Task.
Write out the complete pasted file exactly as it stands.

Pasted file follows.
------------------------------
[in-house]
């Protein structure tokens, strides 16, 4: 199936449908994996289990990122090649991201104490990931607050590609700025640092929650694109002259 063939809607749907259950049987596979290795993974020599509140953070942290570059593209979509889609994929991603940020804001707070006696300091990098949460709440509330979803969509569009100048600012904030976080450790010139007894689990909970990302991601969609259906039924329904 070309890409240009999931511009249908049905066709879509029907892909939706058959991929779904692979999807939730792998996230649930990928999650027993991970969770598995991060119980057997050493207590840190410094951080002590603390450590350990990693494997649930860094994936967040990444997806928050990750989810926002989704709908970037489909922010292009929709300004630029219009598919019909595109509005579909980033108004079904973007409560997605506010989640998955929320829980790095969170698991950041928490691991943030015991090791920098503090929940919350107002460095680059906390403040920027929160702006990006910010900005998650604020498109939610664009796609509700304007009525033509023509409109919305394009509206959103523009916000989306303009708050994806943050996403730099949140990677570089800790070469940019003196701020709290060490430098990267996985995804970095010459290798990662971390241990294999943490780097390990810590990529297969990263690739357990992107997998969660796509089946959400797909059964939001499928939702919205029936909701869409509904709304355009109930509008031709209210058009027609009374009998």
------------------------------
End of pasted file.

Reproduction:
[in-house]
């Protein structure tokens, strides 16, 4: 199936449908994996289990990122090649991201104490990931607050590609700025640092929650694109002259 063939809607749907259950049987596979290795993974020599509140953070942290570059593209979509889609994929991603940020804001707070006696300091990098949460709440509330979803969509569009100048600012904030976080450790010139007894689990909970990302991601969609259906039924329904 070309890409240009999931511009249908049905066709879509029907892909939706058959991929779904692979999807939730792998996230649930990928999650027993991970969770598995991060119980057997050493207590840190410094951080002590603390450590350990990693494997649930860094994936967040990444997806928050990750989810926002989704709908970037489909922010292009929709300004630029219009598919019909595109509005579909980033108004079904973007409560997605506010989640998955929320829980790095969170698991950041928490691991943030015991090791920098503090929940919350107002460095680059906390403040920027929160702006990006910010900005998650604020498109939610664009796609509700304007009525033509023509409109919305394009509206959103523009916000989306303009708050994806943050996403730099949140990677570089800790070469940019003196701020709290060490430098990267996985995804970095010459290798990662971390241990294999943490780097390990810590990529297969990263690739357990992107997998969660796509089946959400797909059964939001499928939702919205029936909701869409509904709304355009109930509008031709209210058009027609009374009998």